[00:11:54] And then certainly there’s income tax and more, I would call them like more general business taxes. [00:12:00] So for example, if you were running a business last year in 2020, um, there’s already been a couple of tax deadlines that you should have been aware of. Right? So. At the end of January, that’s when you have to file your 1099s for any contractors you hired or…
[00:12:15] Louis Beryl: [00:12:15] And 1099s are what?
[00:12:18] Justin McLoughlin: [00:12:18] 1099s they’re similar, uh, to another thing called W2’s except 1099s go for contractors and W-2’s are for your employees. And those are basically they’re called informational tax returns that go to the IRS to let them know, hey, we paid $10,000 last year for law, for legal fees. And therefore the IRS can kind of use that to match up on their side when that person files their, uh, their law firm tax return.
[00:12:47] Louis Beryl: [00:12:47] Now at the beginning of March in a dream world, all of your startups who you’re working with have, should have already done their 1099s and W-2s. That’s kind of like the first thing to do in the year.
[00:12:59] Justin McLoughlin: [00:12:59] Definitely.
[00:12:59] Ben Hutchinson: [00:12:59] And, [00:13:00] Justin, you haven’t yet mentioned the, kind of the thorn in every, uh, startup founders, uh, side. And this might be recency bias on my part, but the Delaware franchise tax.
[00:13:10] Justin McLoughlin: [00:13:10] Yeah, that’s another one we kind of have..
[00:13:12] Louis Beryl: [00:13:12] What’s that, what’s that?
[00:13:13] Justin McLoughlin: [00:13:13] Yeah. As soon as we’re done with a 10 99s and W-2s we move on to Delaware franchise. Delaware franchise is, uh, you know, it only takes an hour or two, but it’s a tax return. Essentially that almost acts like a registration fee for the state of Delaware. So, you know, very quickly, most investors it doesn’t matter what state you’re operating in most investors are investing in Delaware C-corp.
[00:13:39] Louis Beryl: [00:13:39] Yup.
[00:13:40] Justin McLoughlin: [00:13:40] And it is truly kind of a necessary evil. If you want to stay in the good graces of Delaware to maintain your status, you have to file this, uh, just pretty short, informational return. That basically is a, they call it a franchise tax. And I almost think of it like an annual registration fee, which is based on the amount [00:14:00] of assets that you have. So it’s not a, it’s not an income tax return based on revenue or based on profit. It’s actually based on the value of your assets and also the, how many shares you have authorized and outstanding. It’s pretty pretty nuanced.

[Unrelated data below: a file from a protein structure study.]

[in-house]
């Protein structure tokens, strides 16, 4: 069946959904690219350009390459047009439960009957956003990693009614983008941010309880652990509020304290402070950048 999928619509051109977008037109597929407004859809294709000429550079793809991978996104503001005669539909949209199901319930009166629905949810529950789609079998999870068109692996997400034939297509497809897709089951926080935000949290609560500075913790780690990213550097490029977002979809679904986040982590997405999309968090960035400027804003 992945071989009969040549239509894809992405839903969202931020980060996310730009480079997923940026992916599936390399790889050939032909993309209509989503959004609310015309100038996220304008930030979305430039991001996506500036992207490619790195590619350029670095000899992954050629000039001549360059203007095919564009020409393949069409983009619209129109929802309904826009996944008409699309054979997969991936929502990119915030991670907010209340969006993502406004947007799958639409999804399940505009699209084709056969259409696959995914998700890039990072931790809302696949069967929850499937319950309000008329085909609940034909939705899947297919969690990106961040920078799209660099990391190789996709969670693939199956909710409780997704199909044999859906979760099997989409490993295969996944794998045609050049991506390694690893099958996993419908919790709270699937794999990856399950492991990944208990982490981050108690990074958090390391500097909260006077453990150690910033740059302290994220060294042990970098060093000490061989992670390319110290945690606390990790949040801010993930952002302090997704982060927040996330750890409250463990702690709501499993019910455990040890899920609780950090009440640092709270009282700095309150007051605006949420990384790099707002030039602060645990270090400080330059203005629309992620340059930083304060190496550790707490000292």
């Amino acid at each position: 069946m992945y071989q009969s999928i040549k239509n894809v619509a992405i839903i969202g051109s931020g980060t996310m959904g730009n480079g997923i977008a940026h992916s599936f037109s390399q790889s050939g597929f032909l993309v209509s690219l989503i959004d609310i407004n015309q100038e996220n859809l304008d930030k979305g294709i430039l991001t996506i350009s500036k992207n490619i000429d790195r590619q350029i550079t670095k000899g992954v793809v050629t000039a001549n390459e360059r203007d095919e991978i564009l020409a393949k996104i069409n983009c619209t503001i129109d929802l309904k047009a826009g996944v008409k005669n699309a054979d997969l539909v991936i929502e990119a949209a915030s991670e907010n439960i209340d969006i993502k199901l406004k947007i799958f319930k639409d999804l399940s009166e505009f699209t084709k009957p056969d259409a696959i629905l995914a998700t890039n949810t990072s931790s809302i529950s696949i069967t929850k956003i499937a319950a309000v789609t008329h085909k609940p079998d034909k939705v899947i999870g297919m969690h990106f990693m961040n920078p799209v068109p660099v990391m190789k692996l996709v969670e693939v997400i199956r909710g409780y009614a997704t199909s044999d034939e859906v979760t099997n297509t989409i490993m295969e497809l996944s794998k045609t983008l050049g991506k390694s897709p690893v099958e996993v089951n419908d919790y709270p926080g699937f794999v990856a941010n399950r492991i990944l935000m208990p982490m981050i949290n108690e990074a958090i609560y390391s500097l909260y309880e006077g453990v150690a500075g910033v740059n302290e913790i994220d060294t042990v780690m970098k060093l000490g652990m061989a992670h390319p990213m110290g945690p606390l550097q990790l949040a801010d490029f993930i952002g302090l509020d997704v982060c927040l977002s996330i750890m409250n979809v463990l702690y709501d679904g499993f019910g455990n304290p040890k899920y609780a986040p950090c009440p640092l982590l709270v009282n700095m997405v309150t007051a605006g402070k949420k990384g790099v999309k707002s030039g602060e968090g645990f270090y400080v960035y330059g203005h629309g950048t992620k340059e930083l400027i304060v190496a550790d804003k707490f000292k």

[00:14:14] Ben Hutchinson: [00:14:14] Yeah. I mean, I like to, I like to think I’m a reasonably smart person, but the calculation required to figure out how much you owe for the franchise is incredibly frustratingly, both complicated. And it, you just don’t know whether you’ve got it wrong because you don’t know whether you. Oh, am I in any space to pay like $250 or $3,000? Because there are two different calculations and you’ve got to figure out which ones you should be applying. And this is something I always every year, try and get free advice on from, uh, people like Justin. The one of the one things that I someone just to sense check my answer on.
[00:14:48] Louis Beryl: [00:14:48] [Laughing] It’s the secret reason why we’re doing this podcast.
[00:14:52] Ben Hutchinson: [00:14:52] We’ve missed the deadline was last week.
[00:14:55] Louis Beryl: [00:14:55] Oh man. Damn we should have scheduled this earlier.
[00:14:59] Justin McLoughlin: [00:14:59] It was last week and [00:15:00] you’re absolutely right. It’s beyond me why they do this but they there’s two different ways to calculate it and they allow you to pay the lower of the two amounts. However, they always scare you by first showing you a very high potential tax. And especially if you miss the deadline, they will just send you the bill and automatically calculate it for you based on the much higher amounts. So we’ll have clients pre profit pre-revenue clients getting bills for $10,000. We’ve seen them as high as a $100,00, I think, which is just ridiculous, but yeah, you have to go in and do it. And then when you, uh, when you recalculate almost every time I’ve seen, you’re able to pay that amount. That’s usually in the low hundreds, if not a low thousands.
[00:15:48] Ben Hutchinson: [00:15:48] So Justin, well, while we’re getting free advice, what kind of commonly overlooked deductions that, uh, early stage companies should be taking advantage of?